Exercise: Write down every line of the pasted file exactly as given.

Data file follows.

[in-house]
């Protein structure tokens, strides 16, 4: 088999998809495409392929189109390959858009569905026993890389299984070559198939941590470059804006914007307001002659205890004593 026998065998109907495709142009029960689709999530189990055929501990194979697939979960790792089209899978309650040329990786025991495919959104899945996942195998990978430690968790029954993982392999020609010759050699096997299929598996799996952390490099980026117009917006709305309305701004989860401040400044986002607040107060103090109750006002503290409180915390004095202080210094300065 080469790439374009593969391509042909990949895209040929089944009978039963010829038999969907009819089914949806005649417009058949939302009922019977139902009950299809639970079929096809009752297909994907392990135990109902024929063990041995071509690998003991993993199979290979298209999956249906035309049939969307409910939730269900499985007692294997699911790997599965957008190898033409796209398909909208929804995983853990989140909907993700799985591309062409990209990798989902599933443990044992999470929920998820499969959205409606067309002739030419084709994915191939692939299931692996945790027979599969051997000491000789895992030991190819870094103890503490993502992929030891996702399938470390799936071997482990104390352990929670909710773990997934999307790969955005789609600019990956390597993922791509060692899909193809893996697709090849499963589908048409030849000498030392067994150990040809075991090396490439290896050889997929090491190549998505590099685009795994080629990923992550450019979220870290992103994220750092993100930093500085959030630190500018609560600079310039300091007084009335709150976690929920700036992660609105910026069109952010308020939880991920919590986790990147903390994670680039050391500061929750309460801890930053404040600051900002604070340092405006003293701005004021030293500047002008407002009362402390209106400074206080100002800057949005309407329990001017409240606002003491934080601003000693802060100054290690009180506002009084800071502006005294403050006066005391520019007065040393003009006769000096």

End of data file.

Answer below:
[in-house]
């Protein structure tokens, strides 16, 4: 088999998809495409392929189109390959858009569905026993890389299984070559198939941590470059804006914007307001002659205890004593 026998065998109907495709142009029960689709999530189990055929501990194979697939979960790792089209899978309650040329990786025991495919959104899945996942195998990978430690968790029954993982392999020609010759050699096997299929598996799996952390490099980026117009917006709305309305701004989860401040400044986002607040107060103090109750006002503290409180915390004095202080210094300065 080469790439374009593969391509042909990949895209040929089944009978039963010829038999969907009819089914949806005649417009058949939302009922019977139902009950299809639970079929096809009752297909994907392990135990109902024929063990041995071509690998003991993993199979290979298209999956249906035309049939969307409910939730269900499985007692294997699911790997599965957008190898033409796209398909909208929804995983853990989140909907993700799985591309062409990209990798989902599933443990044992999470929920998820499969959205409606067309002739030419084709994915191939692939299931692996945790027979599969051997000491000789895992030991190819870094103890503490993502992929030891996702399938470390799936071997482990104390352990929670909710773990997934999307790969955005789609600019990956390597993922791509060692899909193809893996697709090849499963589908048409030849000498030392067994150990040809075991090396490439290896050889997929090491190549998505590099685009795994080629990923992550450019979220870290992103994220750092993100930093500085959030630190500018609560600079310039300091007084009335709150976690929920700036992660609105910026069109952010308020939880991920919590986790990147903390994670680039050391500061929750309460801890930053404040600051900002604070340092405006003293701005004021030293500047002008407002009362402390209106400074206080100002800057949005309407329990001017409240606002003491934080601003000693802060100054290690009180506002009084800071502006005294403050006066005391520019007065040393003009006769000096």